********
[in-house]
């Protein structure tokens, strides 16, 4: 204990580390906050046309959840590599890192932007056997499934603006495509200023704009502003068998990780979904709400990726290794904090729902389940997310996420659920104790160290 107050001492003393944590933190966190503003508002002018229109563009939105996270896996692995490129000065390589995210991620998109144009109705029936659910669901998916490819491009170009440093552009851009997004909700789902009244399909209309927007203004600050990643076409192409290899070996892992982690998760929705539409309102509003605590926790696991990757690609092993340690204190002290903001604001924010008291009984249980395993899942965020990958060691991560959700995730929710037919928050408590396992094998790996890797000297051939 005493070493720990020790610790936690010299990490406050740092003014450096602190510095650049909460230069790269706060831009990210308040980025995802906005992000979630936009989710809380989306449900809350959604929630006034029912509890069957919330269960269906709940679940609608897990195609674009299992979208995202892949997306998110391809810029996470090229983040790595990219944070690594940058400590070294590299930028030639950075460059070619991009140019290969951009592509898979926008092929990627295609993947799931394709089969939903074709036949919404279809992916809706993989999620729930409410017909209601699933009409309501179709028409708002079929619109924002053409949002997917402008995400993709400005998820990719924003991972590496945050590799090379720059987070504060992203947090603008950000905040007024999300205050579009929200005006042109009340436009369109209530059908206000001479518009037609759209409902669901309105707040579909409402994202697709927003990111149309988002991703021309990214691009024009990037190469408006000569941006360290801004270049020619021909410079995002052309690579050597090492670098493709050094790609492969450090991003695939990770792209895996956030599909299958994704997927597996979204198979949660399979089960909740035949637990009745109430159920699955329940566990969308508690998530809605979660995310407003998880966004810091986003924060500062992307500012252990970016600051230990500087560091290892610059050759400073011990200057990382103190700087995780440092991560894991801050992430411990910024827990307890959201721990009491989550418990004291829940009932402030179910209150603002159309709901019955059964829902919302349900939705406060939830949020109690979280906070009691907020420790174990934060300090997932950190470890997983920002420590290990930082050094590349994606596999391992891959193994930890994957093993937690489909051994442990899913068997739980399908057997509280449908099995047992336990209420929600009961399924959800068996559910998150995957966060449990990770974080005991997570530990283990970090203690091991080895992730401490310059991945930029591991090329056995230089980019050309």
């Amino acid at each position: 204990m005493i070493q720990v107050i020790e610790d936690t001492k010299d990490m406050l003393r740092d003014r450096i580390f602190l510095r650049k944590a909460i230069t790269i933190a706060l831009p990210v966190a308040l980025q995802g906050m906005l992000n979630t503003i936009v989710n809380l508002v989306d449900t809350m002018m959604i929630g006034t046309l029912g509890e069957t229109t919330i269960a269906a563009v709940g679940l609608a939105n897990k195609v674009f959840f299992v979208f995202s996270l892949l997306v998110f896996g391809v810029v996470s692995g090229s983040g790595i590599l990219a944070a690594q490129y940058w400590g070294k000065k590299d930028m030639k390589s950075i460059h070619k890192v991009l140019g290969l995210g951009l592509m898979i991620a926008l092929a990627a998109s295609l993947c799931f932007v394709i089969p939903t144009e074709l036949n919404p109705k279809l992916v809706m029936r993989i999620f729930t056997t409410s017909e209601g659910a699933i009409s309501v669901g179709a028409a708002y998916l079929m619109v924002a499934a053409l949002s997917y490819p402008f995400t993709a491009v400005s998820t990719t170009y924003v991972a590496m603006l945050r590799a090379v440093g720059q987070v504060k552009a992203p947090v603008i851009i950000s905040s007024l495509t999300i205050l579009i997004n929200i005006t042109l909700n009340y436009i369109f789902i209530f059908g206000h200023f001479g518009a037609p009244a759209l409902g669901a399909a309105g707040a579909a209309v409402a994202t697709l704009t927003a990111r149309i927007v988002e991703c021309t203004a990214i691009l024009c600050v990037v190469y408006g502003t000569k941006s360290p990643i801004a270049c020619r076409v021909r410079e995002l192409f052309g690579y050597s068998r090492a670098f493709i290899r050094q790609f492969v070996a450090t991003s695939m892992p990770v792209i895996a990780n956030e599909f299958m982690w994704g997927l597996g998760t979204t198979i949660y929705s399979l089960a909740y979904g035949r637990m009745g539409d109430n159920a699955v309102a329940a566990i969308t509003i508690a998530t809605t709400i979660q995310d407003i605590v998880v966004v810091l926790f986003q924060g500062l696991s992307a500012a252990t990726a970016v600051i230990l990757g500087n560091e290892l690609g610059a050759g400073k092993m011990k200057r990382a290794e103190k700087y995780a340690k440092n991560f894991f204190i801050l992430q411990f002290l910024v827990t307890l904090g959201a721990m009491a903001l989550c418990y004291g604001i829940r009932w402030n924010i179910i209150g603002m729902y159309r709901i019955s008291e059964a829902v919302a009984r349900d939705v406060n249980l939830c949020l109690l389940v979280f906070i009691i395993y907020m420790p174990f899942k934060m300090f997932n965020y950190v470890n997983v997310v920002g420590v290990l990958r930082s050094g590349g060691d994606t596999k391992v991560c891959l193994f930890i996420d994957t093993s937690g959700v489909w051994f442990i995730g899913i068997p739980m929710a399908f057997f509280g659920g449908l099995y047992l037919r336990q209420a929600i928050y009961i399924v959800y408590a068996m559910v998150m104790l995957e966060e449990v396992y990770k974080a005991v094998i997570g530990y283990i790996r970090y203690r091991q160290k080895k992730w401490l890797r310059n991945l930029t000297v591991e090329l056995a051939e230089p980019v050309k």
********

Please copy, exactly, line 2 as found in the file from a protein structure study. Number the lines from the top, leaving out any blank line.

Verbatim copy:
């Protein structure tokens, strides 16, 4: 204990580390906050046309959840590599890192932007056997499934603006495509200023704009502003068998990780979904709400990726290794904090729902389940997310996420659920104790160290 107050001492003393944590933190966190503003508002002018229109563009939105996270896996692995490129000065390589995210991620998109144009109705029936659910669901998916490819491009170009440093552009851009997004909700789902009244399909209309927007203004600050990643076409192409290899070996892992982690998760929705539409309102509003605590926790696991990757690609092993340690204190002290903001604001924010008291009984249980395993899942965020990958060691991560959700995730929710037919928050408590396992094998790996890797000297051939 005493070493720990020790610790936690010299990490406050740092003014450096602190510095650049909460230069790269706060831009990210308040980025995802906005992000979630936009989710809380989306449900809350959604929630006034029912509890069957919330269960269906709940679940609608897990195609674009299992979208995202892949997306998110391809810029996470090229983040790595990219944070690594940058400590070294590299930028030639950075460059070619991009140019290969951009592509898979926008092929990627295609993947799931394709089969939903074709036949919404279809992916809706993989999620729930409410017909209601699933009409309501179709028409708002079929619109924002053409949002997917402008995400993709400005998820990719924003991972590496945050590799090379720059987070504060992203947090603008950000905040007024999300205050579009929200005006042109009340436009369109209530059908206000001479518009037609759209409902669901309105707040579909409402994202697709927003990111149309988002991703021309990214691009024009990037190469408006000569941006360290801004270049020619021909410079995002052309690579050597090492670098493709050094790609492969450090991003695939990770792209895996956030599909299958994704997927597996979204198979949660399979089960909740035949637990009745109430159920699955329940566990969308508690998530809605979660995310407003998880966004810091986003924060500062992307500012252990970016600051230990500087560091290892610059050759400073011990200057990382103190700087995780440092991560894991801050992430411990910024827990307890959201721990009491989550418990004291829940009932402030179910209150603002159309709901019955059964829902919302349900939705406060939830949020109690979280906070009691907020420790174990934060300090997932950190470890997983920002420590290990930082050094590349994606596999391992891959193994930890994957093993937690489909051994442990899913068997739980399908057997509280449908099995047992336990209420929600009961399924959800068996559910998150995957966060449990990770974080005991997570530990283990970090203690091991080895992730401490310059991945930029591991090329056995230089980019050309």